John McTernan: There is a part of Labour that is forever England

It IS a danger for any political party that it gets locked in the past, trapped in a contour of history. Peter Mandelson's memoir recounts in painstaking detail the struggle to get senior Labour figures to compromise with the reality of contemporary Britain. That battle is about to start again, with the refinement that it is time for Labour to understand England.

The tide that swept Labour out of government, reducing it to 28 per cent of the popular vote (the third worst general election result since 1918) left three strongholds - Scotland, London and Liverpool. The first of these has had a distinctive political dynamic for over 40 years - there are reasons for Labour's revival in Scotland but they have no direct read across to England. And in different ways the other two cities are themselves probably the least representative parts of England - Merseyside is still rootedly working-class, while London is a world city with a social, ethnic and economic diversity unmatched by any other European capital. Neither offer any basis or model for Labour's revival.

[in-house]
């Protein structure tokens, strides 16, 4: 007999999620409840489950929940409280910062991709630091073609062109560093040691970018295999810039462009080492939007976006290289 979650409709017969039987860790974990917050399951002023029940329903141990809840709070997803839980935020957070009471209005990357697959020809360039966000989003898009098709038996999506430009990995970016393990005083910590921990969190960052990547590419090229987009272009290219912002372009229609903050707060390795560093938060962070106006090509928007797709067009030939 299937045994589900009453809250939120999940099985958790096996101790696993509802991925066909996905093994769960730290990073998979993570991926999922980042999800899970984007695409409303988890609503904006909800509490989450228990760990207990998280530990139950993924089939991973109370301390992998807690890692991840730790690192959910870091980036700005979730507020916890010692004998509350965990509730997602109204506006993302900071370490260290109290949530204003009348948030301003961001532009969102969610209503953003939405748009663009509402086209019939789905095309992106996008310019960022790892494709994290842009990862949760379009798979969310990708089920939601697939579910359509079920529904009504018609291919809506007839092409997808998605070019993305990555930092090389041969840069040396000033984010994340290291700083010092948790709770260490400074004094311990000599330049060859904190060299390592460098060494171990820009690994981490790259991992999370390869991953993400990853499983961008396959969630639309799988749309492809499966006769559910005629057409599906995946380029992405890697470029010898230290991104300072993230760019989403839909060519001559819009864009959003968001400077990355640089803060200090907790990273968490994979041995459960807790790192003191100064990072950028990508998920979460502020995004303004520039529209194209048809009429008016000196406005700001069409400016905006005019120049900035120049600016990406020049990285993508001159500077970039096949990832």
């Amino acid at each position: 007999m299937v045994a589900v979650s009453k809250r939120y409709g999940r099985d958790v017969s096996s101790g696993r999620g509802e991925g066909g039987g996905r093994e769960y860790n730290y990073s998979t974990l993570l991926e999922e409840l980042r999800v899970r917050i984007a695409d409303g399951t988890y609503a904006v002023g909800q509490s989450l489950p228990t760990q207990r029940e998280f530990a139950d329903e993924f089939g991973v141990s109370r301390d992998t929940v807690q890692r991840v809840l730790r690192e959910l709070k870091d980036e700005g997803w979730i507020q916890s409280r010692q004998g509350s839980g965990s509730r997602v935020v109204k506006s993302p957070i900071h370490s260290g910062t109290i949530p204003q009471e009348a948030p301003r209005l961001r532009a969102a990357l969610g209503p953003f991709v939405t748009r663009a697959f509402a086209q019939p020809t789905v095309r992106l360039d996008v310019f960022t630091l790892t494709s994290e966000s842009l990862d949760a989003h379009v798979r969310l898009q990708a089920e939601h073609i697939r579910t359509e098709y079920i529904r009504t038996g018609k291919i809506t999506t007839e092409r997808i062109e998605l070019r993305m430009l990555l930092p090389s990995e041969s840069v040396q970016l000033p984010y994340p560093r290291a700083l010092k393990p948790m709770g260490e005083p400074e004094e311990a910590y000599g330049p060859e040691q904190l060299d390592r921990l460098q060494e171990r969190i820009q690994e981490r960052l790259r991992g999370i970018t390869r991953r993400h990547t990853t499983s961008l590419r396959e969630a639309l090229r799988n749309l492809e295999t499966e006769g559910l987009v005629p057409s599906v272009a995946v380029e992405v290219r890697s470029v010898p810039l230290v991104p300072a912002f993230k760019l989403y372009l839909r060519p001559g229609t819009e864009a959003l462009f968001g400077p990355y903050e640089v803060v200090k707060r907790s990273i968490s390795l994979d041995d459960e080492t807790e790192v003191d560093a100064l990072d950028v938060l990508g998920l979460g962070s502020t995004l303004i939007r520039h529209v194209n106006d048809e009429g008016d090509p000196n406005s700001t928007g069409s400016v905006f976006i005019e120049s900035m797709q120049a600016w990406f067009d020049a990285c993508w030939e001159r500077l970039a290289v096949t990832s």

The England Labour has to regain is suburban and rural - it is not the urban England in which Labour MPs and activists feel at home. This is remarkably similar to the challenge Labour faced in Scotland after 2007, driven back into a western heartland but needing to fashion a new appeal to modern Scotland. The danger is to retreat to only speaking to and for the safe seats.

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The lesson for Labour's next leader is that this is above all an intellectual exercise. It starts with enquiry and evidence, with seminars and exploration. Former Labour Scottish Secretary Jim Murphy reclaimed Scottishness from Nationalism with the phrase "all nationalists are patriots, but not all patriots are nationalists" deftly acknowledging the power of patriotism but separating it from any specific political formation. Labour now needs to find a similar way to situate itself as an English party able to articulate an inclusive sense of Englishness.